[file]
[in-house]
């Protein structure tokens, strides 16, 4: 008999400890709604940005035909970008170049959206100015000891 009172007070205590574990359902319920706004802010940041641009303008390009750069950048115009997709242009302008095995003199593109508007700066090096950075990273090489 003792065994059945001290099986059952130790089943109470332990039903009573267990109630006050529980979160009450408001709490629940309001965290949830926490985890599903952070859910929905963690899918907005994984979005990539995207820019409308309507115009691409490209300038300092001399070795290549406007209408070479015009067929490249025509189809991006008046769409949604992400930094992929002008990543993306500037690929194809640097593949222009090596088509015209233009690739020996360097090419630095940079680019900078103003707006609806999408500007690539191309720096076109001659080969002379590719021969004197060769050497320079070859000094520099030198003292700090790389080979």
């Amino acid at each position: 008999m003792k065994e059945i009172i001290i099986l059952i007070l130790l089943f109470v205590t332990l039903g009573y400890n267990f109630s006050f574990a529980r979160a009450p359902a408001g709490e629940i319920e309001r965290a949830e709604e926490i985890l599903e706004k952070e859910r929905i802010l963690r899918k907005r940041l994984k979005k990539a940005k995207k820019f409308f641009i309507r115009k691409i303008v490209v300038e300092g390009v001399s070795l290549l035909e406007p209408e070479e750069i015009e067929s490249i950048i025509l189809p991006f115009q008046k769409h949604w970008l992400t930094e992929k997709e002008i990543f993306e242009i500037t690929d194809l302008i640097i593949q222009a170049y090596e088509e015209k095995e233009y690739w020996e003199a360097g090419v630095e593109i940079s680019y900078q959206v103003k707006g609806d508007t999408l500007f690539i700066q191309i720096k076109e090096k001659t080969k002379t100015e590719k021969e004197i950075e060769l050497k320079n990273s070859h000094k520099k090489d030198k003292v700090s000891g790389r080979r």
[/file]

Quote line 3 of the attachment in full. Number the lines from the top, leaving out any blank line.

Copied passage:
């Amino acid at each position: 008999m003792k065994e059945i009172i001290i099986l059952i007070l130790l089943f109470v205590t332990l039903g009573y400890n267990f109630s006050f574990a529980r979160a009450p359902a408001g709490e629940i319920e309001r965290a949830e709604e926490i985890l599903e706004k952070e859910r929905i802010l963690r899918k907005r940041l994984k979005k990539a940005k995207k820019f409308f641009i309507r115009k691409i303008v490209v300038e300092g390009v001399s070795l290549l035909e406007p209408e070479e750069i015009e067929s490249i950048i025509l189809p991006f115009q008046k769409h949604w970008l992400t930094e992929k997709e002008i990543f993306e242009i500037t690929d194809l302008i640097i593949q222009a170049y090596e088509e015209k095995e233009y690739w020996e003199a360097g090419v630095e593109i940079s680019y900078q959206v103003k707006g609806d508007t999408l500007f690539i700066q191309i720096k076109e090096k001659t080969k002379t100015e590719k021969e004197i950075e060769l050497k320079n990273s070859h000094k520099k090489d030198k003292v700090s000891g790389r080979r």